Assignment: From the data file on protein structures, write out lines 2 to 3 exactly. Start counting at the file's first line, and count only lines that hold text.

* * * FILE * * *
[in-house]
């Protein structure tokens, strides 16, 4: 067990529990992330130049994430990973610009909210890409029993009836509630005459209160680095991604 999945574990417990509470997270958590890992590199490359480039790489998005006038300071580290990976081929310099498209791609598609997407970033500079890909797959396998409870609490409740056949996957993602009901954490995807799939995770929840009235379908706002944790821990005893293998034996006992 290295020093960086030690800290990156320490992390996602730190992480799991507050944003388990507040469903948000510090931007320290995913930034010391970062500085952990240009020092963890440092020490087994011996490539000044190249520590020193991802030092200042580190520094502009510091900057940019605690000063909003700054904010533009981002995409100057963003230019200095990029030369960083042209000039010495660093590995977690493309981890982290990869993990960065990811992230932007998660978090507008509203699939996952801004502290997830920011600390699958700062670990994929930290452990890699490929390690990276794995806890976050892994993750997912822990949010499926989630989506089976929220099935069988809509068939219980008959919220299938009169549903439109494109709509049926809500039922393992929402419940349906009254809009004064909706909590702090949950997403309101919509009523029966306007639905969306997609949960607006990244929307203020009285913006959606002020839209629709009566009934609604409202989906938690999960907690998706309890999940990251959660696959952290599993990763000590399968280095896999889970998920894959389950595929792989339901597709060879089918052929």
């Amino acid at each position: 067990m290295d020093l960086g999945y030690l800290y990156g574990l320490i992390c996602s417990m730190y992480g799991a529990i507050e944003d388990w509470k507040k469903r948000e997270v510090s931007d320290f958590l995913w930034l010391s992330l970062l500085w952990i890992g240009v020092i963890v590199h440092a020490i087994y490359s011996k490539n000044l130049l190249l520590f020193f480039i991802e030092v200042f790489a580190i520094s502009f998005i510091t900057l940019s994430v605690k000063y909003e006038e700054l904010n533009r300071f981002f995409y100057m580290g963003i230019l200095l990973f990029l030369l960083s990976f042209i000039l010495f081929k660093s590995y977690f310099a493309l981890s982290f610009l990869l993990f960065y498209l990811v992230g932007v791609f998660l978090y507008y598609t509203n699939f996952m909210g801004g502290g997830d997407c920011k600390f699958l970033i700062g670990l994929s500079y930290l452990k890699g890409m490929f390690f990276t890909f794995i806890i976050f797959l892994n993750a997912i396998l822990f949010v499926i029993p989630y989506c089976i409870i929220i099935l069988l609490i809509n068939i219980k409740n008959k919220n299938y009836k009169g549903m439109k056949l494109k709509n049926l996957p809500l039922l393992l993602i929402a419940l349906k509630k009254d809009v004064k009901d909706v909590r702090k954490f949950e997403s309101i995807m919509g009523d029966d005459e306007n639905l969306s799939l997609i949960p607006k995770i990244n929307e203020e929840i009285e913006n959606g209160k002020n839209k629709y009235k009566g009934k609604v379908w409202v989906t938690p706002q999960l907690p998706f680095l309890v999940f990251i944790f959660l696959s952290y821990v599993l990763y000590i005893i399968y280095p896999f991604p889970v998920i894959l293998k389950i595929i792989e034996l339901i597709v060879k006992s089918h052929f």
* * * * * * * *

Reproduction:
């Protein structure tokens, strides 16, 4: 067990529990992330130049994430990973610009909210890409029993009836509630005459209160680095991604 999945574990417990509470997270958590890992590199490359480039790489998005006038300071580290990976081929310099498209791609598609997407970033500079890909797959396998409870609490409740056949996957993602009901954490995807799939995770929840009235379908706002944790821990005893293998034996006992 290295020093960086030690800290990156320490992390996602730190992480799991507050944003388990507040469903948000510090931007320290995913930034010391970062500085952990240009020092963890440092020490087994011996490539000044190249520590020193991802030092200042580190520094502009510091900057940019605690000063909003700054904010533009981002995409100057963003230019200095990029030369960083042209000039010495660093590995977690493309981890982290990869993990960065990811992230932007998660978090507008509203699939996952801004502290997830920011600390699958700062670990994929930290452990890699490929390690990276794995806890976050892994993750997912822990949010499926989630989506089976929220099935069988809509068939219980008959919220299938009169549903439109494109709509049926809500039922393992929402419940349906009254809009004064909706909590702090949950997403309101919509009523029966306007639905969306997609949960607006990244929307203020009285913006959606002020839209629709009566009934609604409202989906938690999960907690998706309890999940990251959660696959952290599993990763000590399968280095896999889970998920894959389950595929792989339901597709060879089918052929």
């Amino acid at each position: 067990m290295d020093l960086g999945y030690l800290y990156g574990l320490i992390c996602s417990m730190y992480g799991a529990i507050e944003d388990w509470k507040k469903r948000e997270v510090s931007d320290f958590l995913w930034l010391s992330l970062l500085w952990i890992g240009v020092i963890v590199h440092a020490i087994y490359s011996k490539n000044l130049l190249l520590f020193f480039i991802e030092v200042f790489a580190i520094s502009f998005i510091t900057l940019s994430v605690k000063y909003e006038e700054l904010n533009r300071f981002f995409y100057m580290g963003i230019l200095l990973f990029l030369l960083s990976f042209i000039l010495f081929k660093s590995y977690f310099a493309l981890s982290f610009l990869l993990f960065y498209l990811v992230g932007v791609f998660l978090y507008y598609t509203n699939f996952m909210g801004g502290g997830d997407c920011k600390f699958l970033i700062g670990l994929s500079y930290l452990k890699g890409m490929f390690f990276t890909f794995i806890i976050f797959l892994n993750a997912i396998l822990f949010v499926i029993p989630y989506c089976i409870i929220i099935l069988l609490i809509n068939i219980k409740n008959k919220n299938y009836k009169g549903m439109k056949l494109k709509n049926l996957p809500l039922l393992l993602i929402a419940l349906k509630k009254d809009v004064k009901d909706v909590r702090k954490f949950e997403s309101i995807m919509g009523d029966d005459e306007n639905l969306s799939l997609i949960p607006k995770i990244n929307e203020e929840i009285e913006n959606g209160k002020n839209k629709y009235k009566g009934k609604v379908w409202v989906t938690p706002q999960l907690p998706f680095l309890v999940f990251i944790f959660l696959s952290y821990v599993l990763y000590i005893i399968y280095p896999f991604p889970v998920i894959l293998k389950i595929i792989e034996l339901i597709v060879k006992s089918h052929f």